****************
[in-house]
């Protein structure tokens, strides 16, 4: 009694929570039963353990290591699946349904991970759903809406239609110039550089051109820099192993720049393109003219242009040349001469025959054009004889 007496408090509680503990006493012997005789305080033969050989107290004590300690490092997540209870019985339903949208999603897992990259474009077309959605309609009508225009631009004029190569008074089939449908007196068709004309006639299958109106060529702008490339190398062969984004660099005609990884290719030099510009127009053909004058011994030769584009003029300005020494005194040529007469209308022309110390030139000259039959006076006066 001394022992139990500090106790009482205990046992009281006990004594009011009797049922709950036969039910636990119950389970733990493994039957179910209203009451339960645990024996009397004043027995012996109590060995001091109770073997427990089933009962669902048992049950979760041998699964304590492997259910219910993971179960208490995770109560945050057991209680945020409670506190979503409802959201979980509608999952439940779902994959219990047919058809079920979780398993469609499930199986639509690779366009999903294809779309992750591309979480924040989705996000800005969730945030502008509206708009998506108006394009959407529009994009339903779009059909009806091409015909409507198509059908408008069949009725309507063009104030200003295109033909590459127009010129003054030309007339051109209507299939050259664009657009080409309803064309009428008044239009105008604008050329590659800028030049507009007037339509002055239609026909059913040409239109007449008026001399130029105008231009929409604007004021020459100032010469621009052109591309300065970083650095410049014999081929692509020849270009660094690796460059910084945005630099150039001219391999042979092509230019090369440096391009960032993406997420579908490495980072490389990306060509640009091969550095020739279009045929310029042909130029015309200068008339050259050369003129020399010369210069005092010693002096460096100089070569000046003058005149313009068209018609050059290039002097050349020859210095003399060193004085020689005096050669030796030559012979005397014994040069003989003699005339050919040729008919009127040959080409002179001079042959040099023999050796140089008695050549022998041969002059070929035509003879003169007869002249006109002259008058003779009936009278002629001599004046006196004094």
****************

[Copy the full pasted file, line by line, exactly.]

[in-house]
């Protein structure tokens, strides 16, 4: 009694929570039963353990290591699946349904991970759903809406239609110039550089051109820099192993720049393109003219242009040349001469025959054009004889 007496408090509680503990006493012997005789305080033969050989107290004590300690490092997540209870019985339903949208999603897992990259474009077309959605309609009508225009631009004029190569008074089939449908007196068709004309006639299958109106060529702008490339190398062969984004660099005609990884290719030099510009127009053909004058011994030769584009003029300005020494005194040529007469209308022309110390030139000259039959006076006066 001394022992139990500090106790009482205990046992009281006990004594009011009797049922709950036969039910636990119950389970733990493994039957179910209203009451339960645990024996009397004043027995012996109590060995001091109770073997427990089933009962669902048992049950979760041998699964304590492997259910219910993971179960208490995770109560945050057991209680945020409670506190979503409802959201979980509608999952439940779902994959219990047919058809079920979780398993469609499930199986639509690779366009999903294809779309992750591309979480924040989705996000800005969730945030502008509206708009998506108006394009959407529009994009339903779009059909009806091409015909409507198509059908408008069949009725309507063009104030200003295109033909590459127009010129003054030309007339051109209507299939050259664009657009080409309803064309009428008044239009105008604008050329590659800028030049507009007037339509002055239609026909059913040409239109007449008026001399130029105008231009929409604007004021020459100032010469621009052109591309300065970083650095410049014999081929692509020849270009660094690796460059910084945005630099150039001219391999042979092509230019090369440096391009960032993406997420579908490495980072490389990306060509640009091969550095020739279009045929310029042909130029015309200068008339050259050369003129020399010369210069005092010693002096460096100089070569000046003058005149313009068209018609050059290039002097050349020859210095003399060193004085020689005096050669030796030559012979005397014994040069003989003699005339050919040729008919009127040959080409002179001079042959040099023999050796140089008695050549022998041969002059070929035509003879003169007869002249006109002259008058003779009936009278002629001599004046006196004094």